WASHINGTON, D.C. - Workplace bullying could cause more harm to employees than sexual harassment, researchers say.
Belittling comments, exclusion from outings and criticism of work may seem relatively benign and get brushed off by business higher-ups as "kid's stuff." But the consequences to employees and even the bottom line are far from child's play.
"Organizations don't realize that just rude behaviors, ongoing discourteous types of behaviors, have such negative effects on employees," said Sandy Hershcovis, assistant professor of business at the University of Manitoba, who is presenting research here today at the Seventh International Conference on Work, Stress and Health.
The meeting was co-sponsored by the American Psychological Association, the National Institute of Occupational Safety and Health, and the Society for Occupational Health Psychology.
"Unless you're in the situation you just don't understand," Hershcovis told LiveScience. "A lot of people say, 'Oh it's just a personality conflict, they don't really mean it.' But when you're in the situation - and many of us have been - it's pretty horrible."
The Workplace Bullying Institute found in a nationally representative poll last year that 37 percent of the U.S. workforce, or 54 million employees, have been bullied now or some time during their work life.
"Anything that affects 37 percent of the public is an epidemic. But it's a silent epidemic," said Gary Namie, Director of the Workplace Bullying Institute in Bellingham, Wash.
Evidence from several research fields, including law, communications, business management and psychology, are revealing the hardships that targets of bullying face, and they ain't pretty.
"Targets of severe workplace bullying are suffering from physical and psychological conditions that would just drive even the strongest of us into the ground," said David Yamada, of Suffolk University Law School in Boston. Yamada chaired a presentation session here on workplace bullying.
Hershcovis and Julian Barling of Queen's University in Ontario, Canada, reviewed 110 studies conducted over 21 years and involving the consequences of workplace aggression and sexual harassment. The research duo focused on 12 consequences, including: job satisfaction, co-worker and supervisor satisfaction, job stress, intent to quit, psychological and physical well-being, anger and anxiety levels, withdrawal from work and level of commitment.
Bullying is just one form of so-called workplace aggression, which the researchers divided into categories:
- Incivility: rudeness and discourteous verbal and non-verbal behaviors.
- Bullying: persistently criticizing employees' work; yelling; repeatedly reminding employees of mistakes; spreading gossip or lies; ignoring or excluding workers; and insulting employees' habits, attitudes or private life.
- Interpersonal conflict: behaviors of hostility, verbal aggression and angry exchanges.
Compared with sexually harassed workers, employees on the receiving end of raging-boss behaviors and other forms of workplace aggression reported lower overall well-being, less job satisfaction and less satisfaction with their bosses; they were also more likely to quit their jobs.
Specifically the bullied employees reported more job stress, less job commitment and higher levels of anger and anxiety than did sexually harassed employees.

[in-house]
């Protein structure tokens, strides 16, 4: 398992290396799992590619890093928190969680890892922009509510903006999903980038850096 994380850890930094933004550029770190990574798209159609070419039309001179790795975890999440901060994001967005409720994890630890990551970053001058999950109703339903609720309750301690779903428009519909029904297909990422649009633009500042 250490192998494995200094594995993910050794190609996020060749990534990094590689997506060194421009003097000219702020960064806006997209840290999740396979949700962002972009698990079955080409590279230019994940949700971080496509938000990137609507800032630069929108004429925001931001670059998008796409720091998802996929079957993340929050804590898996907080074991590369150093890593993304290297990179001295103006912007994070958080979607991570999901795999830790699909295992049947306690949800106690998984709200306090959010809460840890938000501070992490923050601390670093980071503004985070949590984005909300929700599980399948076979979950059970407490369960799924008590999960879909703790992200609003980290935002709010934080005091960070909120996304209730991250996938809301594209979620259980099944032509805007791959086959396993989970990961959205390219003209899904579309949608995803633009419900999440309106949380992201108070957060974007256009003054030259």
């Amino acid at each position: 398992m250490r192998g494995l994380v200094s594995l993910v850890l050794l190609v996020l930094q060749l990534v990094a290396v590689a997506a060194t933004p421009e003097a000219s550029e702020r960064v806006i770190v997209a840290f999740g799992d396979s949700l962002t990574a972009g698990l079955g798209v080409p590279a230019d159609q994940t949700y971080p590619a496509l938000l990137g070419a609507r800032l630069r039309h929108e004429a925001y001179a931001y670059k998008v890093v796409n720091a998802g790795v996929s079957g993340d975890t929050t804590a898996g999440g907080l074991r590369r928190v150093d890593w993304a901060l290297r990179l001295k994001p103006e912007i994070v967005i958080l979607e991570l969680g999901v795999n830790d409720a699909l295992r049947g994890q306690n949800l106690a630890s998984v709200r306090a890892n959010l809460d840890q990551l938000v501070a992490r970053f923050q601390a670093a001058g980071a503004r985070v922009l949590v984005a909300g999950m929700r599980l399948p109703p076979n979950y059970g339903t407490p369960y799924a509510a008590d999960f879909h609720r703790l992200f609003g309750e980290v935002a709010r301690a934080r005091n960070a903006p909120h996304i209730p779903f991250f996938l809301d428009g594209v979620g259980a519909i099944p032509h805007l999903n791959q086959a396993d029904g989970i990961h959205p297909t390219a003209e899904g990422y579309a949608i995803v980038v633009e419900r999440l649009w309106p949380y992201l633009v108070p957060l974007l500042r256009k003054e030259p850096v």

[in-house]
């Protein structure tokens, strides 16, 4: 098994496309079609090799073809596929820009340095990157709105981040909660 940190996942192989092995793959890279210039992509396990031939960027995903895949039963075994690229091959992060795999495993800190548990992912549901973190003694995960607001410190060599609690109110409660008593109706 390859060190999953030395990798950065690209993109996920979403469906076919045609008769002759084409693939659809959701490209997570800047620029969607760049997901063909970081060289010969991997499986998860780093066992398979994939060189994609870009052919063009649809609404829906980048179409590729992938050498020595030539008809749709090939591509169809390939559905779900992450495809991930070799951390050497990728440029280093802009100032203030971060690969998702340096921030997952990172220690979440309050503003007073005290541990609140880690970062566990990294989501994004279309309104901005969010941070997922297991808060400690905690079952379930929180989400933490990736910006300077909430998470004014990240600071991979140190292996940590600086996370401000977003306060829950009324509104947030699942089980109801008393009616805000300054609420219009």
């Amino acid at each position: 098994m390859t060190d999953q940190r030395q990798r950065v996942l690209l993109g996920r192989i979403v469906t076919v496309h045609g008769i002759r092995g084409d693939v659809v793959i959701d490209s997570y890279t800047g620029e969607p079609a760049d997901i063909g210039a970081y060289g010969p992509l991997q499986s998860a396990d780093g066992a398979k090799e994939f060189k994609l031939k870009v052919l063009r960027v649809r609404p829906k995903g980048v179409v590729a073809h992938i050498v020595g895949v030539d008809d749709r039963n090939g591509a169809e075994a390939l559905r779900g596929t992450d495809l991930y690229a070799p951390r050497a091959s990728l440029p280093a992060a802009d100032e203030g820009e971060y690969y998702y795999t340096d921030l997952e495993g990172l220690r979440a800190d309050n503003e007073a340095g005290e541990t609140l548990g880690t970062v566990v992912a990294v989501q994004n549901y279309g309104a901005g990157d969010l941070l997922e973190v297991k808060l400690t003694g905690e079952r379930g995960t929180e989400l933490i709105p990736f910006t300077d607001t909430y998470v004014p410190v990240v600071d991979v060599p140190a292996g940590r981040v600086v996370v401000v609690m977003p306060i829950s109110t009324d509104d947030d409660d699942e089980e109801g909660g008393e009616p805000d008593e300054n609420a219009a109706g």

The review results by Hershcovis and Barling suggest that bullies can wreak more havoc on a company than can sexual harassment.
"I want to make sure that's not misinterpreted to mean that sexual harassment didn't also have negative outcomes; it did," Hershcovis said. "It's just that bullying was worse."
Some explanations for the findings include the fact that sexual harassment is illegal.
"There is a legal outlet to victims of sexual harassment," Hershcovis said. "Organizations have policies in place to prevent and deal with it. That ability to voice may give employees who experience sexual harassment some kind of hope."
In addition, since sexual aggression is illegal, the victims may be more likely to blame the perpetrator and not themselves, as can happen with workplace bullying, Hershcovis said.
Beating up the bully may succeed on playgrounds, but inside the business world success is not so clear-cut. For one, often the bully is the boss or other manager, and so fighting back could cost a job.
While some countries, such as Sweden, and places like Quebec and Saskatchewan have implemented some form of anti-bullying workplace legislation, researchers here agree the United States has done little in the form of anti-bullying laws. Corporations in the United States also lack policies for preventing or dealing with workplace aggression.
"Employers ignore bullying because they can. Its legality is what gives them the license to ignore it," Namie said during his presentation at the conference.
Following in the footsteps of sexual harassment, however, bullying could gain enough awareness for legal action.
"Where we are now with workplace bullying is where we were with sexual harassment maybe 15 years ago," said Suzy Fox of Loyola University in Chicago, "before we had key court cases, before we had the major Anita Hill blow-up."
(In 1991, Hill, a law professor at the time, came forward with accusations that Supreme Court justice nominee Clarence Thomas had sexually harassed her.)
And like sexual harassment, workplace bullying needs a clear definition, Fox noted.
"Bullying is often more subtle, and may include behaviors that do not appear obvious to others," Hershcovis said. "For instance, how does an employee report to their boss that they have been excluded from lunch? Or that they are being ignored by a coworker? The insidious nature of these behaviors makes them difficult to deal with and sanction."
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